Bachelor of Science (B.S.)
Science & Environmental Policy
This curriculum study offers a model to reform environmental chemistry techniques and processes by teaching them concurrently with other sciences and the political, economic, ethical, and cultural components inherent to most environmental issues. The setting for qualitative and quantitative assessments of this model was the spring 1998 Introductory Environmental Chemistry Lab course at the Institute for Earth Systems Science and Policy, California State University Monterey Bay. This study tested two hypotheses. First, a case-based interdisciplinary laboratory curriculum will encourage a greater percentage of students to place importance on non-chemistry concepts in the environmental problem of methyl bromide when compared with students taught in a more traditional lab setting. And second, a case-based laboratory can significantly improve students' learning of fundamental chemistry concepts and skills. The lab subject was the local Central California agricultural use of the fumigant methyl bromide. Methyl bromide was chosen, because it has both a local and global environmental context. It is currently under debate as an environmental problem with respect to ozone depletion, migrant worker health, and consumer safety. Students would be able to work as chemists on an issue present in their own backyard thus exploring their role as scientists within a community environmental problem. The lab objective was to compare the permeability of four different plastic films similar to those which local California farmers can use to cover their fields after fumigation. Students built sealed soil chambers and compared the permeability of the plastic covers using gas chromatography. To place lab work into the broader context a field trip and seminar discussion of case materials provided an historical, political, cultural, economic, and social context. Four lab groups were studied with two receiving the case study version of the lab and two receiving the lab minus the additional case study contextual components. Post laboratory tests and questionnaires provided quantitative and qualitative data to compare the learning experiences for all groups with respect to the two hypotheses. Results of statistical analyses show that the case study curriculum did not create significant differences between the treatment and control classrooms. Regarding the first hypothesis, combined groups responded on the questionnaire that they place more than a slight importance on non-chemistry components in their lab experiences. This suggests a need to pursue additional inquiry into developing inter-disciplinary undergraduate curriculums such as case studies for earth systems and environmental science education.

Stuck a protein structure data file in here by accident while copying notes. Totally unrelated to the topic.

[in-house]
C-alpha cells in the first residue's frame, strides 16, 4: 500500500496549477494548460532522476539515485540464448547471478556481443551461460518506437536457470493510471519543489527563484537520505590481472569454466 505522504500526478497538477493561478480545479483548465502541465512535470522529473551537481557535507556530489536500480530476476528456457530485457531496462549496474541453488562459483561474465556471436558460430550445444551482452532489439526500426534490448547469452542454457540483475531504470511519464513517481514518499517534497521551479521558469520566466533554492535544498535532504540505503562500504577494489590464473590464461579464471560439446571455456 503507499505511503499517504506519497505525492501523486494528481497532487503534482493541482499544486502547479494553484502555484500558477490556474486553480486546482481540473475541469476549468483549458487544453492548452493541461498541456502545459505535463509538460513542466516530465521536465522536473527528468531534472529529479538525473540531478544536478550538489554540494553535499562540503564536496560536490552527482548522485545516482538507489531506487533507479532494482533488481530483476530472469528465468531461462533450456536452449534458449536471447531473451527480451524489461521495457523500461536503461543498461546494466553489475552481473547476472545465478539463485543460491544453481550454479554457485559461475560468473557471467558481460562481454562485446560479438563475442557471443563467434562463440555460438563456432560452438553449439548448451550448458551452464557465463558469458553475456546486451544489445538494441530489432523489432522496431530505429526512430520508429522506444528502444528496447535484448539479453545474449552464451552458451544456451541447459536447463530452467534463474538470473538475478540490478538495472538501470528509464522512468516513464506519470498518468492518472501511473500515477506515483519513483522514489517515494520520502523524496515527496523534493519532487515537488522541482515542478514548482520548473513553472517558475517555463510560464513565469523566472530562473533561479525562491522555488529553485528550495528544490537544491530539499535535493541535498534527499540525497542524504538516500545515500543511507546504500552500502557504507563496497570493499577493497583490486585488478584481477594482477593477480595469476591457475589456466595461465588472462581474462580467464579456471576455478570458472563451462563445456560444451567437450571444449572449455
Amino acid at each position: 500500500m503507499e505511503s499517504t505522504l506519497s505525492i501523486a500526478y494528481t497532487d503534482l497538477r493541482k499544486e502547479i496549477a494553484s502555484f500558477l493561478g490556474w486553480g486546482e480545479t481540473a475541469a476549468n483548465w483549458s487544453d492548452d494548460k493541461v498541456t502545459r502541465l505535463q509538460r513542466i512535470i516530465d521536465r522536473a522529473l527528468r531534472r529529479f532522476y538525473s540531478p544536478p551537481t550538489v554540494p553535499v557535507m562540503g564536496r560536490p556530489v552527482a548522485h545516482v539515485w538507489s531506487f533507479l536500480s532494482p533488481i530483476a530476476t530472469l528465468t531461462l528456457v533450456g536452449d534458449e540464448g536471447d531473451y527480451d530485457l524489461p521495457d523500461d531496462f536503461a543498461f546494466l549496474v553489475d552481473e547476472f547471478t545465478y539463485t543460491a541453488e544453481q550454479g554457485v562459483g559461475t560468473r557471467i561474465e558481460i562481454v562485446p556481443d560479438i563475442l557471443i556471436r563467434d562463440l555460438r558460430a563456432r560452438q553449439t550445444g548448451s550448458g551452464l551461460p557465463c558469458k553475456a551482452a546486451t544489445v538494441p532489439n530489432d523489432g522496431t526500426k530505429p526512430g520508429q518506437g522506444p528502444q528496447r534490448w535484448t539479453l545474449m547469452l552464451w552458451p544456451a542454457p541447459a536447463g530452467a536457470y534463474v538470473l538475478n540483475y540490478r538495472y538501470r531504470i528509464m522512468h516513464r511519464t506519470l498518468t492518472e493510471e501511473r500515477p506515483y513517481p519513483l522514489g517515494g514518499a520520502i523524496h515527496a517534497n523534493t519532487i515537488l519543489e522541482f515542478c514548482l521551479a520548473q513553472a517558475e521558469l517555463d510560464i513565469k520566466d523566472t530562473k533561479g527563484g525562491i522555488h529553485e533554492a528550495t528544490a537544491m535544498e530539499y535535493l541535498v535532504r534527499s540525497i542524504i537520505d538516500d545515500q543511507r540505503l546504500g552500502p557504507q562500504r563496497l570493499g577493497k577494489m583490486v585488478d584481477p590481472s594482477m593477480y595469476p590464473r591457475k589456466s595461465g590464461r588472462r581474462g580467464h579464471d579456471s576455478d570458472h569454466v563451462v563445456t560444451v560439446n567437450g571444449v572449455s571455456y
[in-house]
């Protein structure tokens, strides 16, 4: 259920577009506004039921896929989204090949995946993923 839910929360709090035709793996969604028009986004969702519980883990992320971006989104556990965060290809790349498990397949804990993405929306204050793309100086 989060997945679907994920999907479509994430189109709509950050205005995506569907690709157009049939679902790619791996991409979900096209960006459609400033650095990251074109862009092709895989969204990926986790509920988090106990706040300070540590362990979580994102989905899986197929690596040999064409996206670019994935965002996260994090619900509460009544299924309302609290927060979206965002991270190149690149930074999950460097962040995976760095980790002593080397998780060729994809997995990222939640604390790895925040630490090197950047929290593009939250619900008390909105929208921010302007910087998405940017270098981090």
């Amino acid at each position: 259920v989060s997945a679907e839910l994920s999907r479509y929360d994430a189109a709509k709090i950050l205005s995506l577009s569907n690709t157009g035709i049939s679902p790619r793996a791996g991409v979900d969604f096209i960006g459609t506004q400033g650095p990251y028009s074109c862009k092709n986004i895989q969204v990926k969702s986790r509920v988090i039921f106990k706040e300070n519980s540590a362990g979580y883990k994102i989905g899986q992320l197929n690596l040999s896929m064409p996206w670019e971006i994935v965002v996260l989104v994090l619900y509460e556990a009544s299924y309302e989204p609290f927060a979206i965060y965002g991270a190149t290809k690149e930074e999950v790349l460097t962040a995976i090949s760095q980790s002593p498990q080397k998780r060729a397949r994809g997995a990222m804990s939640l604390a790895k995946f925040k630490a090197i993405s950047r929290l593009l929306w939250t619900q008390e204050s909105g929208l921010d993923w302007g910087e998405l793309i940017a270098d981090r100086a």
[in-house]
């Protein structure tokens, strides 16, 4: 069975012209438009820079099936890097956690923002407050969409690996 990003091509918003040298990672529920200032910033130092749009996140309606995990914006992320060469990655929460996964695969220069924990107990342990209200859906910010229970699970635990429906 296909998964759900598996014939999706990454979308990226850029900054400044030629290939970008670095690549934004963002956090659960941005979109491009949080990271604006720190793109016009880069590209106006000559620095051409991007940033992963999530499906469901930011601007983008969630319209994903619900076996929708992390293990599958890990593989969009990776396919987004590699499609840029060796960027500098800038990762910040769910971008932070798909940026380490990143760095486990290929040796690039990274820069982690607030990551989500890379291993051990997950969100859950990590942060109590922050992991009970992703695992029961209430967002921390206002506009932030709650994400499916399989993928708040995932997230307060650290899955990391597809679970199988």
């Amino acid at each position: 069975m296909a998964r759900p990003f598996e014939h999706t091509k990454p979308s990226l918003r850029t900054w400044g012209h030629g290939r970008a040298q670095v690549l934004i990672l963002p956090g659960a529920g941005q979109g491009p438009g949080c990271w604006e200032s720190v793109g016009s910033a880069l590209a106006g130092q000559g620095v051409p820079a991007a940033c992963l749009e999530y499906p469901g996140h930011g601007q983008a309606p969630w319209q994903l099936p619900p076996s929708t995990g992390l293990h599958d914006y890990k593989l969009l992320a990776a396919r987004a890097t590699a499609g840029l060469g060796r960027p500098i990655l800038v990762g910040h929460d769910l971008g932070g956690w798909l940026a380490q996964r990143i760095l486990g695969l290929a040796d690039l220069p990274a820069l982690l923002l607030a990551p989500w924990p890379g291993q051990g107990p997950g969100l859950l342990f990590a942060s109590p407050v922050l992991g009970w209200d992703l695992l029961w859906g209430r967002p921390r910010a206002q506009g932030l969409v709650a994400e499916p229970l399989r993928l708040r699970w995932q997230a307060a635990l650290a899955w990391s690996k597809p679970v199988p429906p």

Ross, E, "Innovations in earth systems science curriculum : a case study on methyl bromide" (1998). Capstone Projects (Campus-Only Access). 171.